The Hoover Institution Library & Archives Report
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March 2020
Dear <<First Name>>,

I hope you and your family and community are persevering and staying safe during this extended COVID-19 period. In accord with directives from public health authorities and Stanford policy, the Hoover Institution fellows and staff have been sheltering in place and telecommuting. At the Library & Archives, we have continued to focus on collecting, preserving, and sharing our collections, albeit in new ways. Paramount is our Digital First initiative, which aims to transform access to our holdings.
Our curators continue to speak and meet with donors virtually, while working with their colleagues to ensure that collections in transit arrive safely and are stored  securely.
Getting our collections online and accessible to remote researchers is more important now than ever. Our Digital First team continues the planning and deployment of the systems infrastructure, storage, and workflow tools that will enable the mass digitization of collection material. Archivists and librarians, working remotely, continue to describe collections using metadata that will allow them to be discovered by person and machine, in support of students, scholars, and the general public.
Our move teams continue readying the transfer of a significant portion of our collections from our temporary offsite location to state-of-the-art, permanent storage, which will be completed this summer. Simultaneously, we continue planning the digitization labs to be part of the new George Shultz Fellows Building.
And our research and education teams continue to respond to inquiries and support fellow research; plan for Stanford and wider student engagement in the fall; prepare for our future exhibitions; and plan workshops, speaker series, and visiting fellow support once the restrictions on movement are lifted.
Thank you for your support during this period, and we look forward to your virtual and physical visits in the future. 
    - Eric Wakin, Director


To honor the remarkable legacy of George Pratt Shultz, Hoover’s Thomas W. and Susan B. Ford Distinguished Fellow, a new exhibition reflects on some of the most important points in his accomplished life and career. Installed in the new Annenberg Conference Room in February, On the Record: Life Lessons from George P. Shultz, is a didactic display highlighting inspirational quotes by Mr. Shultz to encourage those who will meet, debate, and grow during events in the space. The exhibition also provides a rich tapestry of photographs and milestones from the life of Mr. Shultz—spanning his time as a Marine in WWII to his work at Hoover today. Above, Hoover Library & Archives staff members join Mr. Shultz in celebrating the opening of the exhibition. 
The Hoover Institution Library & Archives has acquired the papers of Michel Oksenberg (1938–2001), a renowned political scientist and China expert who played a crucial role in the negotiations that led to the normalization of US-China relations in early 1979. The papers consist of interview transcripts of US and Chinese officials involved in the normalization of relations, along with research notes, rare Chinese maps, newspapers and local gazetteers of Shandong Province, and photos and slides of Oksenberg’s activities in China (including Jimmy Carter’s 1997 trip to Shandong Province) in the late 1980s and the 1990s. The collection complements several other Hoover collections, including the recently opened personal diary of Chiang Ching-kuo, in providing a broad landscape of the process of the US-China normalization as well as the intricate Washington-Beijing-Taipei relationship from the early 1970s to the 1990s.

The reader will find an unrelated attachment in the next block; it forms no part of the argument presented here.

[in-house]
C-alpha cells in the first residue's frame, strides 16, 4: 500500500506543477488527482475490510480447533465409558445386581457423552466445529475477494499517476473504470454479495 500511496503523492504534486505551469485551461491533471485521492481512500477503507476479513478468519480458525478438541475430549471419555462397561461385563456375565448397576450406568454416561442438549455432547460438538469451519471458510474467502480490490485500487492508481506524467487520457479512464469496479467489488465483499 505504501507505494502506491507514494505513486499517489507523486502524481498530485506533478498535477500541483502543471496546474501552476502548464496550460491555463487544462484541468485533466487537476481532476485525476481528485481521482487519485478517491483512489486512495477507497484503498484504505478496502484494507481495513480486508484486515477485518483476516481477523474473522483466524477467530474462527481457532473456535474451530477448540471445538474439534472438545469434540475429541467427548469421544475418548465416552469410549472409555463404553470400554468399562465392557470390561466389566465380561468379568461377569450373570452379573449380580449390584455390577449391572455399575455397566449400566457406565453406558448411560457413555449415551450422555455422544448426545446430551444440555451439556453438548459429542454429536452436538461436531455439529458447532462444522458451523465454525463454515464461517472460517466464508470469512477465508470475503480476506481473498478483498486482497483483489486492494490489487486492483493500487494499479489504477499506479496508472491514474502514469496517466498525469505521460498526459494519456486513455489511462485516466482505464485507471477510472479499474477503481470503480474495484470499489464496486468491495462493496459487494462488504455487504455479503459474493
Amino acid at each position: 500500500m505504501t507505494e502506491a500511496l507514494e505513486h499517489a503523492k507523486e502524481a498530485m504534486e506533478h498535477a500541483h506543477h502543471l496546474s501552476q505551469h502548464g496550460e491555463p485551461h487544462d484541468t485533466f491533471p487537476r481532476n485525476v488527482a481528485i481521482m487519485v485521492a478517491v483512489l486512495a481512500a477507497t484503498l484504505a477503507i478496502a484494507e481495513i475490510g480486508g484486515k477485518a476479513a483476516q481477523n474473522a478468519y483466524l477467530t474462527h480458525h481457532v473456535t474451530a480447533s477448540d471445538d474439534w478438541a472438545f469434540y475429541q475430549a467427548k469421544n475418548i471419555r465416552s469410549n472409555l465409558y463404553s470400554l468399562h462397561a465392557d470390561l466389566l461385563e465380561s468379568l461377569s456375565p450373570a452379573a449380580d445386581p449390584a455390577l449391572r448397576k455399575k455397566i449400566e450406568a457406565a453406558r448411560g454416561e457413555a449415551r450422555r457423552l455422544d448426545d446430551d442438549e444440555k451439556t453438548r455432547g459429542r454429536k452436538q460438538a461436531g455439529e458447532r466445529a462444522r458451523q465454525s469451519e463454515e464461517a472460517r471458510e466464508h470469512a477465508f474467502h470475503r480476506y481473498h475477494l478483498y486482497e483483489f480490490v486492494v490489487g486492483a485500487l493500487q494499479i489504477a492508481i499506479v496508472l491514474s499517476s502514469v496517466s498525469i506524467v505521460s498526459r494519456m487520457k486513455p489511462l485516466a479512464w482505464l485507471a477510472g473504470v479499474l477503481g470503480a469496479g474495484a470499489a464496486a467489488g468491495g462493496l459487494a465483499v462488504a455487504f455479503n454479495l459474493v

Hoover has acquired the papers of journalist and Slavic librarian Peter Kudrik, born Petr Aleksandrovich Kudrin in Russia in 1914. The collection includes Kudrik’s diaries and autobiographical writings related to his life in Poland during the Second World War. In these he describes the onset of the war and gives details on the early days of the Nazi and Soviet occupation of Poland from the point of view of a Russian émigré residing in the country. Particularly significant are the detailed diary entries describing Kudrik’s experience in Warsaw in 1944, the final period of German occupation that culminated in the Warsaw Uprising. 
New Publications Featuring Hoover Collections
Featuring the Russian Departament politsii. Zagranichnaia agentura (Paris) Okhrana records
Featuring the Felix Vladimirovich Volkhovskiĭ papers
Featuring the James T. Watkins papers
Featuring Hoover's collections on Japanese American internment
Featuring the Poster Collection
Featuring the Archives of the Soviet Communist Party and Soviet state
Library & Archives Reading Room Temporary Closure
PLEASE NOTE: Due to the evolving COVID-19 emergency, effective immediately and until further notice, the L&A reading room is CLOSED to all researchers.
In the Galleries
PLEASE NOTE: Due to the evolving COVID-19 emergency, the Hoover Tower galleries will be closed to the public until further notice.

You can read about our centennial gallery exhibition, Hoover@100: Ideas Defining A Century on the Hoover Library & Archives website. 

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